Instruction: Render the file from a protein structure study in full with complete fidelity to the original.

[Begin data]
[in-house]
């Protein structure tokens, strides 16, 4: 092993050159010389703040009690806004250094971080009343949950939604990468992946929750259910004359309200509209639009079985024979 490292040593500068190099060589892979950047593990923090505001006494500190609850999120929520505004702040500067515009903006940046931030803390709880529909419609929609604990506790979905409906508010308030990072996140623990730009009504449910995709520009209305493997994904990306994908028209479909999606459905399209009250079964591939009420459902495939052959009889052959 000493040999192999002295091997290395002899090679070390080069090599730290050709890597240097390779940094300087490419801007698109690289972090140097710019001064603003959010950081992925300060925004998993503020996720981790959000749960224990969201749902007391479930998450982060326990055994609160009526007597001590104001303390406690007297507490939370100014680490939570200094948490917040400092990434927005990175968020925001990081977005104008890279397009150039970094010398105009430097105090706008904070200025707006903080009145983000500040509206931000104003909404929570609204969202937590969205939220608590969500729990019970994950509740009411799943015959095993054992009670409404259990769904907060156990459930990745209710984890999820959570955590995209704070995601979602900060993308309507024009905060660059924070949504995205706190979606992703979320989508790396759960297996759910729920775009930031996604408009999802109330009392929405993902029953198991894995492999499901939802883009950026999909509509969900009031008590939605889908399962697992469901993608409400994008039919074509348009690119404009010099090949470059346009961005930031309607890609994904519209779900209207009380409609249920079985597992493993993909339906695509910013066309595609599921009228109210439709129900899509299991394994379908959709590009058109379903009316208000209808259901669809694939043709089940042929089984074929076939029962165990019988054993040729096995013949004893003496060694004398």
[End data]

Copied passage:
[in-house]
């Protein structure tokens, strides 16, 4: 092993050159010389703040009690806004250094971080009343949950939604990468992946929750259910004359309200509209639009079985024979 490292040593500068190099060589892979950047593990923090505001006494500190609850999120929520505004702040500067515009903006940046931030803390709880529909419609929609604990506790979905409906508010308030990072996140623990730009009504449910995709520009209305493997994904990306994908028209479909999606459905399209009250079964591939009420459902495939052959009889052959 000493040999192999002295091997290395002899090679070390080069090599730290050709890597240097390779940094300087490419801007698109690289972090140097710019001064603003959010950081992925300060925004998993503020996720981790959000749960224990969201749902007391479930998450982060326990055994609160009526007597001590104001303390406690007297507490939370100014680490939570200094948490917040400092990434927005990175968020925001990081977005104008890279397009150039970094010398105009430097105090706008904070200025707006903080009145983000500040509206931000104003909404929570609204969202937590969205939220608590969500729990019970994950509740009411799943015959095993054992009670409404259990769904907060156990459930990745209710984890999820959570955590995209704070995601979602900060993308309507024009905060660059924070949504995205706190979606992703979320989508790396759960297996759910729920775009930031996604408009999802109330009392929405993902029953198991894995492999499901939802883009950026999909509509969900009031008590939605889908399962697992469901993608409400994008039919074509348009690119404009010099090949470059346009961005930031309607890609994904519209779900209207009380409609249920079985597992493993993909339906695509910013066309595609599921009228109210439709129900899509299991394994379908959709590009058109379903009316208000209808259901669809694939043709089940042929089984074929076939029962165990019988054993040729096995013949004893003496060694004398």